After three years of exiting the Champions League at the last-16 stage, PSG finally won a knockout tie last week by beating Borussia Dortmund at the Parc des Princes. It remains to be seen when – or indeed if – they will have the chance to play in the quarter-finals. But, given their previous failures at this stage of the competition, this victory could be a watershed moment for the club. As European football pauses to deal with the coronavirus, we are taking the opportunity to look back on the club’s evolution under their Qatari owners.
1) PSG 1-1 Bordeaux, Ligue 1, March 2012
After becoming the club’s majority shareholder in the summer of 2011, QSI set about splurging €100m on new players. With the club atop the table at Christmas and in search of their first league title in 18 years, the new owners sacked Antoine Kombouaré and replaced him Carlo Ancelotti, a manager more befitting the new PSG brand. Perhaps unsurprisingly, that decision backfired. Guillaume Hoarau managed to rescue a point for PSG in this match against Bordeaux, but it came amid a run of draws that cost PSG’s title ambitions. Montpellier had a stronger finish to the campaign and emerged as surprising champions.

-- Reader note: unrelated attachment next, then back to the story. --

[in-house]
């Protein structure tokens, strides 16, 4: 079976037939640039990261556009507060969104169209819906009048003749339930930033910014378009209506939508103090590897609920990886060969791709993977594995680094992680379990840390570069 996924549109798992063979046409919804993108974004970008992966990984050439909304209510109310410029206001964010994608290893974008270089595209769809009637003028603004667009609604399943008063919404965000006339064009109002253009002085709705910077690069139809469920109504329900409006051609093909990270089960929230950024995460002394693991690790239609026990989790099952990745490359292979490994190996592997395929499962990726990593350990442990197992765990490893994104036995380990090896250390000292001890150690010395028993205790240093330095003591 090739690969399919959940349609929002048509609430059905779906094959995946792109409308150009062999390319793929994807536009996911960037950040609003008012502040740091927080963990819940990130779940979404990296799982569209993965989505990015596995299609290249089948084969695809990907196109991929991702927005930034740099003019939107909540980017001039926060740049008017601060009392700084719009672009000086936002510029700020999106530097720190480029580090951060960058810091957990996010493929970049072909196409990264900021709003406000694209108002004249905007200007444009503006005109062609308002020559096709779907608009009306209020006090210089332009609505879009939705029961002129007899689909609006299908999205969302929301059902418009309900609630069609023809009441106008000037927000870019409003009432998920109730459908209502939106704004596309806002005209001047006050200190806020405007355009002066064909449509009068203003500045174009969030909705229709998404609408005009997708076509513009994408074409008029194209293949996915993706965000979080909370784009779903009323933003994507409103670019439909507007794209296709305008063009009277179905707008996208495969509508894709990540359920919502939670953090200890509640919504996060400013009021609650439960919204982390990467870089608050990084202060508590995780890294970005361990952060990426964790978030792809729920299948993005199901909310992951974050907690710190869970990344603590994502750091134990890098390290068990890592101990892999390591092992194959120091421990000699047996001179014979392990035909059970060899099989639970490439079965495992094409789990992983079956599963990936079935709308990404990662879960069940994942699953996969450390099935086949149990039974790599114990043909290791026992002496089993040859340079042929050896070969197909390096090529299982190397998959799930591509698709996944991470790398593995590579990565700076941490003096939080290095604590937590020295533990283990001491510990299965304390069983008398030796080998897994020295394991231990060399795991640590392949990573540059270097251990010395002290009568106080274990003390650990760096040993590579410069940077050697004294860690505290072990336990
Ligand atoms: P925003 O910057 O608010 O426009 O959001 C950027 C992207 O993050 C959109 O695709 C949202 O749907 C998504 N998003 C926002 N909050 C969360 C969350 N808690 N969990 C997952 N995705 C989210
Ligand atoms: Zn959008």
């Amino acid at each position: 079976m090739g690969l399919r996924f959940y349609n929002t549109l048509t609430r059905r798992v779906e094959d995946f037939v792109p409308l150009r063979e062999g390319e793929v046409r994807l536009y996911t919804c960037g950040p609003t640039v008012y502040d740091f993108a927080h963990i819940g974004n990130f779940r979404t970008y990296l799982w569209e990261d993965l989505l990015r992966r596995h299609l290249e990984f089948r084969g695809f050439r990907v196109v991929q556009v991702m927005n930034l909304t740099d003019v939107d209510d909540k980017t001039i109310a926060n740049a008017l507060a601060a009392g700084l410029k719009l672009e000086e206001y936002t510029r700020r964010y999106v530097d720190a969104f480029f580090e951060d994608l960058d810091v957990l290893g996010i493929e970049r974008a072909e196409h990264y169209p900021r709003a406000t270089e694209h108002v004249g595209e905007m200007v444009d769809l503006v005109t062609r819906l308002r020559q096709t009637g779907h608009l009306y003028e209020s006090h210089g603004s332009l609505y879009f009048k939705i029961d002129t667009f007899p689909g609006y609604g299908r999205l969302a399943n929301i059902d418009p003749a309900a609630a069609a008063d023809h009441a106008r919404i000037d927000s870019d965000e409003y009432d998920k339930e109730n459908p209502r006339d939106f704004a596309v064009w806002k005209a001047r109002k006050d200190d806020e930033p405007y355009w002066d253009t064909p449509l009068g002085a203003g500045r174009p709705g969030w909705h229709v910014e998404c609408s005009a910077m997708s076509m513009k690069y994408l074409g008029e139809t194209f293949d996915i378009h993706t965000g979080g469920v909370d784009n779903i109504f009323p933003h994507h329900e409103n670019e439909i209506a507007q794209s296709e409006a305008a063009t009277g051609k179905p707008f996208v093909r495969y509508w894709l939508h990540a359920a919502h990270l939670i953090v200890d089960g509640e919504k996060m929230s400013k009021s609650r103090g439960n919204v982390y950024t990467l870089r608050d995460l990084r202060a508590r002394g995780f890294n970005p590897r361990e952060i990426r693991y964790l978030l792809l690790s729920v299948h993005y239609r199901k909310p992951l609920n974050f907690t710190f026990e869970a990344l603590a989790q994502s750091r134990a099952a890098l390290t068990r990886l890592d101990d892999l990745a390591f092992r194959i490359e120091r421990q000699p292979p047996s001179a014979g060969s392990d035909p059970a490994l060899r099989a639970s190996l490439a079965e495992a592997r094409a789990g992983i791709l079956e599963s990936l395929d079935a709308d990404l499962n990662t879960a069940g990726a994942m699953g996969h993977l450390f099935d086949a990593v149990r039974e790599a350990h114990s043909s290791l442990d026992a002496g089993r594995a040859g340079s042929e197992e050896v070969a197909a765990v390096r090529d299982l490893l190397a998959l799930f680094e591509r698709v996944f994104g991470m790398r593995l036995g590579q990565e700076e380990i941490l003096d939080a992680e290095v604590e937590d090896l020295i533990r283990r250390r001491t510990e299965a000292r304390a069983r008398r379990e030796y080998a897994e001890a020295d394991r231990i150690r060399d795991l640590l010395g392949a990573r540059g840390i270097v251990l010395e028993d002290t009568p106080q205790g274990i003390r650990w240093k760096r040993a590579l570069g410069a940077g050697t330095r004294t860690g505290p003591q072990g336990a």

2) Chelsea 2-0 PSG, Champions League, April 2014
This defeat to Chelsea in the Champions League quarter-finals produced an unhealthy blueprint for what was to come in the competition. Just as they would do against Barcelona before the “remontada” and against Manchester United last season, PSG won the first leg with an impressively mature and precise performance. However, bereft of an obvious plan, they were overwhelmed in a meek second-leg display, Demba Ba sealing their fate at the death.
3) Manchester City 1-0 PSG, Champions League, April 2016
Ancelotti’s successor, the much criticised Laurent Blanc, had his fate sealed at the Etihad. Although his reign has aged well in the context of more recent failures, this was PSG’s biggest missed opportunity to reach a European semi-final. Rarely have they appeared so spineless. After drawing 2-2 in the first leg of the quarter-final, Blanc rashly switched to 3-5-2 formation for the first time. PSG were slow and insipid in a 1-0 defeat. Mental frailty and a lack of intensity were becoming engrained.
4) Barcelona 6-1 PSG, Champions League, March 2017
After a glorious 4-0 triumph in the first leg led by a bulldozing Adrian Rabiot, PSG’s – and Unai Emery’s – big moment became a nightmare. The greatest comeback in Champions League history did not play out as would have been expected, however. Barcelona were not at their fluid best but instead overwhelmed PSG by sheer force of their collective personality with wave after wave of attack. That being said, Barça were helped by a catastrophic collapse from PSG late on. The belief and intensity of Barcelona beat the leaderless insecurity of PSG.
5) Nice 3-1 PSG, Ligue 1, April 2017